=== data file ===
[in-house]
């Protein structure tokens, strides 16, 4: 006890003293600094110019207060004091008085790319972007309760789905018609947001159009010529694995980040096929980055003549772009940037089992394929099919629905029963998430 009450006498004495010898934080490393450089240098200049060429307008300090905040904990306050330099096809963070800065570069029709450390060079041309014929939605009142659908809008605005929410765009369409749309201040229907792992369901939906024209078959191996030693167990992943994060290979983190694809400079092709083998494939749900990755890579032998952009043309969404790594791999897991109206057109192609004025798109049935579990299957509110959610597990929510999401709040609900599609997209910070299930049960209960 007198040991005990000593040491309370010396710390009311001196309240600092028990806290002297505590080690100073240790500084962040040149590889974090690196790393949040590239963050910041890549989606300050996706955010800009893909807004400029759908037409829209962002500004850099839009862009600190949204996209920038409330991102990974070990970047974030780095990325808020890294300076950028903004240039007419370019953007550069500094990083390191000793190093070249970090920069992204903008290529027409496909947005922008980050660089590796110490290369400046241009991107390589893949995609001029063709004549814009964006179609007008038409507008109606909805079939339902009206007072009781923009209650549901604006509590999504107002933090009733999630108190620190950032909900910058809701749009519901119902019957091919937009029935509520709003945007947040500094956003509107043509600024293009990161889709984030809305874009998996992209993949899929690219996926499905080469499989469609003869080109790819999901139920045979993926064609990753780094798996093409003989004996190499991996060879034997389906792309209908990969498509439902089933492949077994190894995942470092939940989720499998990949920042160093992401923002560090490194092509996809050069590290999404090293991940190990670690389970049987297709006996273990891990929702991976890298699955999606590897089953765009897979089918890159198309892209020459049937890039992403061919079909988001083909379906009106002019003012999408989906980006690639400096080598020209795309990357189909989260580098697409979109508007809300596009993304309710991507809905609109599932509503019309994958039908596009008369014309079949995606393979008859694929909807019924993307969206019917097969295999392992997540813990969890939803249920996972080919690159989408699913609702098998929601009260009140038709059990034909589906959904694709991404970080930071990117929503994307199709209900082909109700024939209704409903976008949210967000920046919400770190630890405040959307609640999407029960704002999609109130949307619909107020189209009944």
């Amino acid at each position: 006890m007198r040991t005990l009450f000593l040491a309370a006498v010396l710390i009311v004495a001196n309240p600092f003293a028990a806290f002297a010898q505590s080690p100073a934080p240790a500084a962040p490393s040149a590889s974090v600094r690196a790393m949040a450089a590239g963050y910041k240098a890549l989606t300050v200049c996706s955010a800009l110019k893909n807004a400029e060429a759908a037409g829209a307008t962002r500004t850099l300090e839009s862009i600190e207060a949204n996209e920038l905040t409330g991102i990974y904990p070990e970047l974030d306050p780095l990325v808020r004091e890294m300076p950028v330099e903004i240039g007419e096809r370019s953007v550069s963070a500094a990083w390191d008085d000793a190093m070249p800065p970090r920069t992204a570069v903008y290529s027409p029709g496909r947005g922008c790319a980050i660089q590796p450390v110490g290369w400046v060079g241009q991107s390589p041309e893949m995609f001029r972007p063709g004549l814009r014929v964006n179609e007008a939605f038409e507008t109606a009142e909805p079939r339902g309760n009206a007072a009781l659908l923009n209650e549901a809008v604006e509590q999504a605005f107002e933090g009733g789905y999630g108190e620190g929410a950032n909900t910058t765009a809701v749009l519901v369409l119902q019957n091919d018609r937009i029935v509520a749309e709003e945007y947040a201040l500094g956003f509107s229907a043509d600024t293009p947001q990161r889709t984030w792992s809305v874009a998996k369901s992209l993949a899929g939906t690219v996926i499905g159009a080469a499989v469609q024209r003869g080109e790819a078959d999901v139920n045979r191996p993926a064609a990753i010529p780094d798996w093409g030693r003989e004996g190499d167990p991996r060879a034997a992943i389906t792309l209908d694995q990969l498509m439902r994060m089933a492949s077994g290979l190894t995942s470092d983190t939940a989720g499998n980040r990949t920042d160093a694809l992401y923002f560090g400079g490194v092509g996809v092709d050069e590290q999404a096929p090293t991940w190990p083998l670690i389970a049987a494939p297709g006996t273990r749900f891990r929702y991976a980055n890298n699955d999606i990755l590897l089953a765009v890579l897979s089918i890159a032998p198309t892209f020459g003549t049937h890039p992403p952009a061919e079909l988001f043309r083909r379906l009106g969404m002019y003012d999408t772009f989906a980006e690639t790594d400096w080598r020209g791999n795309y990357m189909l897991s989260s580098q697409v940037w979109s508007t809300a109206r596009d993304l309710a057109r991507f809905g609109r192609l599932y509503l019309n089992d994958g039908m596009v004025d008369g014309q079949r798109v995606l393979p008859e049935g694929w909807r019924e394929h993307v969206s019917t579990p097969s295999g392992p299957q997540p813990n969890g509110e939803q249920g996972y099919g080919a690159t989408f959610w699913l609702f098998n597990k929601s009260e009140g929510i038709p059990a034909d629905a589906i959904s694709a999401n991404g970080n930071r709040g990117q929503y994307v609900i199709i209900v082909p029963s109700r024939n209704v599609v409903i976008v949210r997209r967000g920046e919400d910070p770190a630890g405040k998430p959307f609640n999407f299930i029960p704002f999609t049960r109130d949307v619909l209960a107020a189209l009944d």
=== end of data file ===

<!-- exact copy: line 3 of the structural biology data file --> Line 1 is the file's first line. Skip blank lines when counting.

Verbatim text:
């Amino acid at each position: 006890m007198r040991t005990l009450f000593l040491a309370a006498v010396l710390i009311v004495a001196n309240p600092f003293a028990a806290f002297a010898q505590s080690p100073a934080p240790a500084a962040p490393s040149a590889s974090v600094r690196a790393m949040a450089a590239g963050y910041k240098a890549l989606t300050v200049c996706s955010a800009l110019k893909n807004a400029e060429a759908a037409g829209a307008t962002r500004t850099l300090e839009s862009i600190e207060a949204n996209e920038l905040t409330g991102i990974y904990p070990e970047l974030d306050p780095l990325v808020r004091e890294m300076p950028v330099e903004i240039g007419e096809r370019s953007v550069s963070a500094a990083w390191d008085d000793a190093m070249p800065p970090r920069t992204a570069v903008y290529s027409p029709g496909r947005g922008c790319a980050i660089q590796p450390v110490g290369w400046v060079g241009q991107s390589p041309e893949m995609f001029r972007p063709g004549l814009r014929v964006n179609e007008a939605f038409e507008t109606a009142e909805p079939r339902g309760n009206a007072a009781l659908l923009n209650e549901a809008v604006e509590q999504a605005f107002e933090g009733g789905y999630g108190e620190g929410a950032n909900t910058t765009a809701v749009l519901v369409l119902q019957n091919d018609r937009i029935v509520a749309e709003e945007y947040a201040l500094g956003f509107s229907a043509d600024t293009p947001q990161r889709t984030w792992s809305v874009a998996k369901s992209l993949a899929g939906t690219v996926i499905g159009a080469a499989v469609q024209r003869g080109e790819a078959d999901v139920n045979r191996p993926a064609a990753i010529p780094d798996w093409g030693r003989e004996g190499d167990p991996r060879a034997a992943i389906t792309l209908d694995q990969l498509m439902r994060m089933a492949s077994g290979l190894t995942s470092d983190t939940a989720g499998n980040r990949t920042d160093a694809l992401y923002f560090g400079g490194v092509g996809v092709d050069e590290q999404a096929p090293t991940w190990p083998l670690i389970a049987a494939p297709g006996t273990r749900f891990r929702y991976a980055n890298n699955d999606i990755l590897l089953a765009v890579l897979s089918i890159a032998p198309t892209f020459g003549t049937h890039p992403p952009a061919e079909l988001f043309r083909r379906l009106g969404m002019y003012d999408t772009f989906a980006e690639t790594d400096w080598r020209g791999n795309y990357m189909l897991s989260s580098q697409v940037w979109s508007t809300a109206r596009d993304l309710a057109r991507f809905g609109r192609l599932y509503l019309n089992d994958g039908m596009v004025d008369g014309q079949r798109v995606l393979p008859e049935g694929w909807r019924e394929h993307v969206s019917t579990p097969s295999g392992p299957q997540p813990n969890g509110e939803q249920g996972y099919g080919a690159t989408f959610w699913l609702f098998n597990k929601s009260e009140g929510i038709p059990a034909d629905a589906i959904s694709a999401n991404g970080n930071r709040g990117q929503y994307v609900i199709i209900v082909p029963s109700r024939n209704v599609v409903i976008v949210r997209r967000g920046e919400d910070p770190a630890g405040k998430p959307f609640n999407f299930i029960p704002f999609t049960r109130d949307v619909l209960a107020a189209l009944d």